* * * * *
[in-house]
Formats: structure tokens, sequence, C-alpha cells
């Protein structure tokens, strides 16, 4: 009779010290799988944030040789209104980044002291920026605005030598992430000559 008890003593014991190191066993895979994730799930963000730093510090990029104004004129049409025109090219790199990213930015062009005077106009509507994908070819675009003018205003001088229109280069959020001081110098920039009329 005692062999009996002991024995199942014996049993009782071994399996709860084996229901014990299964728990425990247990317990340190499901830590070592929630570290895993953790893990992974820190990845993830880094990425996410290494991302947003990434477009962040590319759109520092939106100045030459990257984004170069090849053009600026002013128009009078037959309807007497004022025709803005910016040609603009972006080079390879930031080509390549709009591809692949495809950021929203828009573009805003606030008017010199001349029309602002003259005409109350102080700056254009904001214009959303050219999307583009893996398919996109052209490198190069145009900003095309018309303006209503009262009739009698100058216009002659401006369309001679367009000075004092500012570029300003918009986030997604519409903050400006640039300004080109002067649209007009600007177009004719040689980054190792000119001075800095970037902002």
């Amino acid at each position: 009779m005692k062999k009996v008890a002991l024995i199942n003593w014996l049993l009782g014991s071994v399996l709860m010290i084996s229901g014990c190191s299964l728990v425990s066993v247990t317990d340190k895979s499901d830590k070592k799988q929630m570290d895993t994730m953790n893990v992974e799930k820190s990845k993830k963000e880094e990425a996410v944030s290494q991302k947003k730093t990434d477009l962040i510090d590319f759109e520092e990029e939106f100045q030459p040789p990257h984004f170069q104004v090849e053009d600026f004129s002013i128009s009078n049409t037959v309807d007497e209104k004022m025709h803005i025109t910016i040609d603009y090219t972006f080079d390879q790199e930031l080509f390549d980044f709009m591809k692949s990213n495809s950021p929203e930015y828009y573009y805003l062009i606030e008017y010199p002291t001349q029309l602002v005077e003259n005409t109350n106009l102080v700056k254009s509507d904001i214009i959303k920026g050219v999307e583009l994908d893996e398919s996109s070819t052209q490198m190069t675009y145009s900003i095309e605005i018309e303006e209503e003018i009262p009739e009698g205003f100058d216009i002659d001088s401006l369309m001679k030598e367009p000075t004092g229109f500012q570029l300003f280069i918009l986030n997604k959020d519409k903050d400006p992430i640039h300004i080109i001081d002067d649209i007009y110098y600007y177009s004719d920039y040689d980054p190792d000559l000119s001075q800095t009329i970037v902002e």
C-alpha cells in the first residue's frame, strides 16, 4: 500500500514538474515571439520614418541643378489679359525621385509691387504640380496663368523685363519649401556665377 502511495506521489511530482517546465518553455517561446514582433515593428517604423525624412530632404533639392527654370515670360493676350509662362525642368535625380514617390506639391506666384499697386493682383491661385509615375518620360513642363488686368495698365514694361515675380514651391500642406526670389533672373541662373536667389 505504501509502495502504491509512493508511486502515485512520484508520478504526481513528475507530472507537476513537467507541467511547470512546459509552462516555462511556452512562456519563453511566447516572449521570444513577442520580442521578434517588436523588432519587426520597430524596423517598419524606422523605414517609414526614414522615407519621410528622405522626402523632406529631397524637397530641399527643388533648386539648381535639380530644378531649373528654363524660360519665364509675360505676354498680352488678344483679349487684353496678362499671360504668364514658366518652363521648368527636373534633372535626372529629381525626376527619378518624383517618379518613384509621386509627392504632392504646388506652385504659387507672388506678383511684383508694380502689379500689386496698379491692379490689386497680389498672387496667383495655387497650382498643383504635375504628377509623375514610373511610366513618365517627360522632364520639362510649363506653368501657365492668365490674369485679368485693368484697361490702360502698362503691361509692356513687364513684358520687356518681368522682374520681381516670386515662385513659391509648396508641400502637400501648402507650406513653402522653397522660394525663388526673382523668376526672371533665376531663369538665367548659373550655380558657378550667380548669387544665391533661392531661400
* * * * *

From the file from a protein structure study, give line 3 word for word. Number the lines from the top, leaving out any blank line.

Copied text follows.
């Protein structure tokens, strides 16, 4: 009779010290799988944030040789209104980044002291920026605005030598992430000559 008890003593014991190191066993895979994730799930963000730093510090990029104004004129049409025109090219790199990213930015062009005077106009509507994908070819675009003018205003001088229109280069959020001081110098920039009329 005692062999009996002991024995199942014996049993009782071994399996709860084996229901014990299964728990425990247990317990340190499901830590070592929630570290895993953790893990992974820190990845993830880094990425996410290494991302947003990434477009962040590319759109520092939106100045030459990257984004170069090849053009600026002013128009009078037959309807007497004022025709803005910016040609603009972006080079390879930031080509390549709009591809692949495809950021929203828009573009805003606030008017010199001349029309602002003259005409109350102080700056254009904001214009959303050219999307583009893996398919996109052209490198190069145009900003095309018309303006209503009262009739009698100058216009002659401006369309001679367009000075004092500012570029300003918009986030997604519409903050400006640039300004080109002067649209007009600007177009004719040689980054190792000119001075800095970037902002």